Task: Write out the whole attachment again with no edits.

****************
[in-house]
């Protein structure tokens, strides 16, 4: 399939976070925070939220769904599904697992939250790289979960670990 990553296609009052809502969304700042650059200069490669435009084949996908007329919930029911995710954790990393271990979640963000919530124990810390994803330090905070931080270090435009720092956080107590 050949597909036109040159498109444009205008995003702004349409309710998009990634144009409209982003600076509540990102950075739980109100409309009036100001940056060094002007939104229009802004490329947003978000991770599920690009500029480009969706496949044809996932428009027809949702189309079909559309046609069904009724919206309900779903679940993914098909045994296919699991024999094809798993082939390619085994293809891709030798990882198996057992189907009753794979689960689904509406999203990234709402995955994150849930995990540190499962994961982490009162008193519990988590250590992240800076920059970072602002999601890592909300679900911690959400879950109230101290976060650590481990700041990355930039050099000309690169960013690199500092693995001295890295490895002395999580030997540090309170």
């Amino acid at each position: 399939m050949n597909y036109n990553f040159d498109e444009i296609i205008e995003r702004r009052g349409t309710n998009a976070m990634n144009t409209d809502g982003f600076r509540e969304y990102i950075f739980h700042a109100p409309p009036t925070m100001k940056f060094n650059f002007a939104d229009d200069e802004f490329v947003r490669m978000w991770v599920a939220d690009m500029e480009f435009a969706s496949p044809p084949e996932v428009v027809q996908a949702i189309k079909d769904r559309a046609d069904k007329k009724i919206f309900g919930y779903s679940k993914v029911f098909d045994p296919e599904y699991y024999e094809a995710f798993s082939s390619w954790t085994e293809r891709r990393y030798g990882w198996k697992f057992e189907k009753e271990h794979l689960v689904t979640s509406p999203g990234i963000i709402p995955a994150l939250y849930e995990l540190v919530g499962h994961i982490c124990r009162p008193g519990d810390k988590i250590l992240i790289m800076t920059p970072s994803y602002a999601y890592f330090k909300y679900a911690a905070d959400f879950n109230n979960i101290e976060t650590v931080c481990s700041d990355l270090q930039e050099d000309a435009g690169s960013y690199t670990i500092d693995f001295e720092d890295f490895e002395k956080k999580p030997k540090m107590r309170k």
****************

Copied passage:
[in-house]
């Protein structure tokens, strides 16, 4: 399939976070925070939220769904599904697992939250790289979960670990 990553296609009052809502969304700042650059200069490669435009084949996908007329919930029911995710954790990393271990979640963000919530124990810390994803330090905070931080270090435009720092956080107590 050949597909036109040159498109444009205008995003702004349409309710998009990634144009409209982003600076509540990102950075739980109100409309009036100001940056060094002007939104229009802004490329947003978000991770599920690009500029480009969706496949044809996932428009027809949702189309079909559309046609069904009724919206309900779903679940993914098909045994296919699991024999094809798993082939390619085994293809891709030798990882198996057992189907009753794979689960689904509406999203990234709402995955994150849930995990540190499962994961982490009162008193519990988590250590992240800076920059970072602002999601890592909300679900911690959400879950109230101290976060650590481990700041990355930039050099000309690169960013690199500092693995001295890295490895002395999580030997540090309170």
């Amino acid at each position: 399939m050949n597909y036109n990553f040159d498109e444009i296609i205008e995003r702004r009052g349409t309710n998009a976070m990634n144009t409209d809502g982003f600076r509540e969304y990102i950075f739980h700042a109100p409309p009036t925070m100001k940056f060094n650059f002007a939104d229009d200069e802004f490329v947003r490669m978000w991770v599920a939220d690009m500029e480009f435009a969706s496949p044809p084949e996932v428009v027809q996908a949702i189309k079909d769904r559309a046609d069904k007329k009724i919206f309900g919930y779903s679940k993914v029911f098909d045994p296919e599904y699991y024999e094809a995710f798993s082939s390619w954790t085994e293809r891709r990393y030798g990882w198996k697992f057992e189907k009753e271990h794979l689960v689904t979640s509406p999203g990234i963000i709402p995955a994150l939250y849930e995990l540190v919530g499962h994961i982490c124990r009162p008193g519990d810390k988590i250590l992240i790289m800076t920059p970072s994803y602002a999601y890592f330090k909300y679900a911690a905070d959400f879950n109230n979960i101290e976060t650590v931080c481990s700041d990355l270090q930039e050099d000309a435009g690169s960013y690199t670990i500092d693995f001295e720092d890295f490895e002395k956080k999580p030997k540090m107590r309170k």